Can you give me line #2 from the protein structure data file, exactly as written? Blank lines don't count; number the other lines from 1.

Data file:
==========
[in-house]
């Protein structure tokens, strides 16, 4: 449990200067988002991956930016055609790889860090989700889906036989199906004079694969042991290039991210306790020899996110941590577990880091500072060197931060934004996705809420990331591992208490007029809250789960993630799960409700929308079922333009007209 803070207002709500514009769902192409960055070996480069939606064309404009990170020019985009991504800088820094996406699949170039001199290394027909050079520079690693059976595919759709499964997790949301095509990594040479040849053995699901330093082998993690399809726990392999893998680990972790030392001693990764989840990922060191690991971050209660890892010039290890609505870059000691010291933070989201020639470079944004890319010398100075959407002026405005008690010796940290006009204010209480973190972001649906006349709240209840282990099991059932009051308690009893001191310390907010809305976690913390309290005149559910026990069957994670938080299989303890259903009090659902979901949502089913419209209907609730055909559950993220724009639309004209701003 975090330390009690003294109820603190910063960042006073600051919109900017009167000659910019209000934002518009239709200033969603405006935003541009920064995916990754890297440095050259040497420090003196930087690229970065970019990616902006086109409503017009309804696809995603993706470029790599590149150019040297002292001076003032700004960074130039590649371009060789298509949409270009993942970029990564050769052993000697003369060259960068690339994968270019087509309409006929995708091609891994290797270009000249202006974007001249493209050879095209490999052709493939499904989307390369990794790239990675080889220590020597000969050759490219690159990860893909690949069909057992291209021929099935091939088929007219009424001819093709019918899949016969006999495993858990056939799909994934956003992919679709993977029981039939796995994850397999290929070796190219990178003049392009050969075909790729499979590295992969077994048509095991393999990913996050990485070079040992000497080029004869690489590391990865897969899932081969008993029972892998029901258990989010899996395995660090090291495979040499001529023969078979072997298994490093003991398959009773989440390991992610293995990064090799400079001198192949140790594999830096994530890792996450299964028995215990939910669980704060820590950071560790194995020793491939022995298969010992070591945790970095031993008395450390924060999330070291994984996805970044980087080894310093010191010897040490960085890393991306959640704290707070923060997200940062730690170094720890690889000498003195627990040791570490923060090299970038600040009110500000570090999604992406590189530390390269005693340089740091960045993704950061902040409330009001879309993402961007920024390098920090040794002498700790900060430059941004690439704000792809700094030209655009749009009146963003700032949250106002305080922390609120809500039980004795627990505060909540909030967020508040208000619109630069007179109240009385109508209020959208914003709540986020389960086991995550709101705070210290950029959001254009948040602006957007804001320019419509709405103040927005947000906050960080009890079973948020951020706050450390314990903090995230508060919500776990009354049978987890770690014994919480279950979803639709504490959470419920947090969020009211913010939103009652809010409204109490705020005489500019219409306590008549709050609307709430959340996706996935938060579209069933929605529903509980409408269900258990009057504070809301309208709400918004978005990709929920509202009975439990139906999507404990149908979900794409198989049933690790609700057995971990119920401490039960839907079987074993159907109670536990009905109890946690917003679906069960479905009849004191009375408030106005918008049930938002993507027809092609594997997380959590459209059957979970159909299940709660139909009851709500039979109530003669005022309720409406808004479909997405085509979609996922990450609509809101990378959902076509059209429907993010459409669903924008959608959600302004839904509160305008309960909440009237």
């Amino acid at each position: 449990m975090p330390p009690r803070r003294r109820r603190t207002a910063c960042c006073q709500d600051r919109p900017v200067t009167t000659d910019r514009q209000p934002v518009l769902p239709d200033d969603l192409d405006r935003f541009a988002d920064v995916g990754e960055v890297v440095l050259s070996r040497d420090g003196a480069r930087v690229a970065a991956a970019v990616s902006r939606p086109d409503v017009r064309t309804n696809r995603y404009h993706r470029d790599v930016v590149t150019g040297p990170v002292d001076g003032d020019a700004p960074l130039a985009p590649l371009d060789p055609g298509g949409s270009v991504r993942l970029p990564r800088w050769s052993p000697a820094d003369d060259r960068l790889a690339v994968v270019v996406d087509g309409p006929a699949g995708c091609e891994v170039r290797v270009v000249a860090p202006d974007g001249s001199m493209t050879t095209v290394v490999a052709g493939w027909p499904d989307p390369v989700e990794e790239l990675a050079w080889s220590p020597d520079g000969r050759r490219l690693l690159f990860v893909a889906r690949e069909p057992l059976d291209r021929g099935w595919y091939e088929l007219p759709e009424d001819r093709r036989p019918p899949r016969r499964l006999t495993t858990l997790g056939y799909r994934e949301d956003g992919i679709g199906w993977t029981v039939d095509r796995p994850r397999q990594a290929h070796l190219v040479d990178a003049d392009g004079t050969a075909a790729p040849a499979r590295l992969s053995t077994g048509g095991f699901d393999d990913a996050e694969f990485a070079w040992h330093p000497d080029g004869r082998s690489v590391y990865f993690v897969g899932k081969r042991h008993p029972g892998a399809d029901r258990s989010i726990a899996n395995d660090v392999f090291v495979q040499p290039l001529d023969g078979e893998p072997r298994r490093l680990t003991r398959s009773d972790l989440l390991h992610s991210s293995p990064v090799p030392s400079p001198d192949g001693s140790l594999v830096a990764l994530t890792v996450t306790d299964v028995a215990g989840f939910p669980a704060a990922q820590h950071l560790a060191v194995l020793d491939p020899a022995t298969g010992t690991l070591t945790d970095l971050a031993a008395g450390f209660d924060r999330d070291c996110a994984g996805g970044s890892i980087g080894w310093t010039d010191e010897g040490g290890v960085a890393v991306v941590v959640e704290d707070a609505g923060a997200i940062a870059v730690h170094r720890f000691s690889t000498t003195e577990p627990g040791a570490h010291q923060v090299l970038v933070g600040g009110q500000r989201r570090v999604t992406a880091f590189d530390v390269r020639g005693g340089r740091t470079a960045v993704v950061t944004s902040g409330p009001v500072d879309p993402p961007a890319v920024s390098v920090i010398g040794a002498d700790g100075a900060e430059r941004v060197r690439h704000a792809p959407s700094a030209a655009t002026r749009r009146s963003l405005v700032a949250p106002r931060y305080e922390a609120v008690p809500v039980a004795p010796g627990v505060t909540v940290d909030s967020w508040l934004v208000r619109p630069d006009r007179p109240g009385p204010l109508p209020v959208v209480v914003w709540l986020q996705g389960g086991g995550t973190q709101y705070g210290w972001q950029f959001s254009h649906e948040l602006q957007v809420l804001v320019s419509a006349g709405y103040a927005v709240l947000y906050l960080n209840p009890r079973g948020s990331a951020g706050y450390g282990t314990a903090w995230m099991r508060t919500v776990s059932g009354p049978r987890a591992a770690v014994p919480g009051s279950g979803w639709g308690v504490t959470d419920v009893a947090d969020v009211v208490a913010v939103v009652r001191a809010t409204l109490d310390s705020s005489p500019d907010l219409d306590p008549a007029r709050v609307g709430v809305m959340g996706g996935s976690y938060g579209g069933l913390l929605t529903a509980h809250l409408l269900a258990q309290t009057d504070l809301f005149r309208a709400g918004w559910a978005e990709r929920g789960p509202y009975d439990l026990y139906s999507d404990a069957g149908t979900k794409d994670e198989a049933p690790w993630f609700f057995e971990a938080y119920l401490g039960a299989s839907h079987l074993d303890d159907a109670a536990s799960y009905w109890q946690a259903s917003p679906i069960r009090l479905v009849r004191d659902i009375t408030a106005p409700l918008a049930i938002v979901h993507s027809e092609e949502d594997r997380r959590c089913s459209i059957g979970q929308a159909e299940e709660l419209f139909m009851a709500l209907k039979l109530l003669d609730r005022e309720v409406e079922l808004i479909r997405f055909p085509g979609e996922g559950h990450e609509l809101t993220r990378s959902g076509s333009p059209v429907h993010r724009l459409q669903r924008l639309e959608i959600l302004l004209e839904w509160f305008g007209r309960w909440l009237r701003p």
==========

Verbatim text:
């Protein structure tokens, strides 16, 4: 449990200067988002991956930016055609790889860090989700889906036989199906004079694969042991290039991210306790020899996110941590577990880091500072060197931060934004996705809420990331591992208490007029809250789960993630799960409700929308079922333009007209 803070207002709500514009769902192409960055070996480069939606064309404009990170020019985009991504800088820094996406699949170039001199290394027909050079520079690693059976595919759709499964997790949301095509990594040479040849053995699901330093082998993690399809726990392999893998680990972790030392001693990764989840990922060191690991971050209660890892010039290890609505870059000691010291933070989201020639470079944004890319010398100075959407002026405005008690010796940290006009204010209480973190972001649906006349709240209840282990099991059932009051308690009893001191310390907010809305976690913390309290005149559910026990069957994670938080299989303890259903009090659902979901949502089913419209209907609730055909559950993220724009639309004209701003 975090330390009690003294109820603190910063960042006073600051919109900017009167000659910019209000934002518009239709200033969603405006935003541009920064995916990754890297440095050259040497420090003196930087690229970065970019990616902006086109409503017009309804696809995603993706470029790599590149150019040297002292001076003032700004960074130039590649371009060789298509949409270009993942970029990564050769052993000697003369060259960068690339994968270019087509309409006929995708091609891994290797270009000249202006974007001249493209050879095209490999052709493939499904989307390369990794790239990675080889220590020597000969050759490219690159990860893909690949069909057992291209021929099935091939088929007219009424001819093709019918899949016969006999495993858990056939799909994934956003992919679709993977029981039939796995994850397999290929070796190219990178003049392009050969075909790729499979590295992969077994048509095991393999990913996050990485070079040992000497080029004869690489590391990865897969899932081969008993029972892998029901258990989010899996395995660090090291495979040499001529023969078979072997298994490093003991398959009773989440390991992610293995990064090799400079001198192949140790594999830096994530890792996450299964028995215990939910669980704060820590950071560790194995020793491939022995298969010992070591945790970095031993008395450390924060999330070291994984996805970044980087080894310093010191010897040490960085890393991306959640704290707070923060997200940062730690170094720890690889000498003195627990040791570490923060090299970038600040009110500000570090999604992406590189530390390269005693340089740091960045993704950061902040409330009001879309993402961007920024390098920090040794002498700790900060430059941004690439704000792809700094030209655009749009009146963003700032949250106002305080922390609120809500039980004795627990505060909540909030967020508040208000619109630069007179109240009385109508209020959208914003709540986020389960086991995550709101705070210290950029959001254009948040602006957007804001320019419509709405103040927005947000906050960080009890079973948020951020706050450390314990903090995230508060919500776990009354049978987890770690014994919480279950979803639709504490959470419920947090969020009211913010939103009652809010409204109490705020005489500019219409306590008549709050609307709430959340996706996935938060579209069933929605529903509980409408269900258990009057504070809301309208709400918004978005990709929920509202009975439990139906999507404990149908979900794409198989049933690790609700057995971990119920401490039960839907079987074993159907109670536990009905109890946690917003679906069960479905009849004191009375408030106005918008049930938002993507027809092609594997997380959590459209059957979970159909299940709660139909009851709500039979109530003669005022309720409406808004479909997405085509979609996922990450609509809101990378959902076509059209429907993010459409669903924008959608959600302004839904509160305008309960909440009237």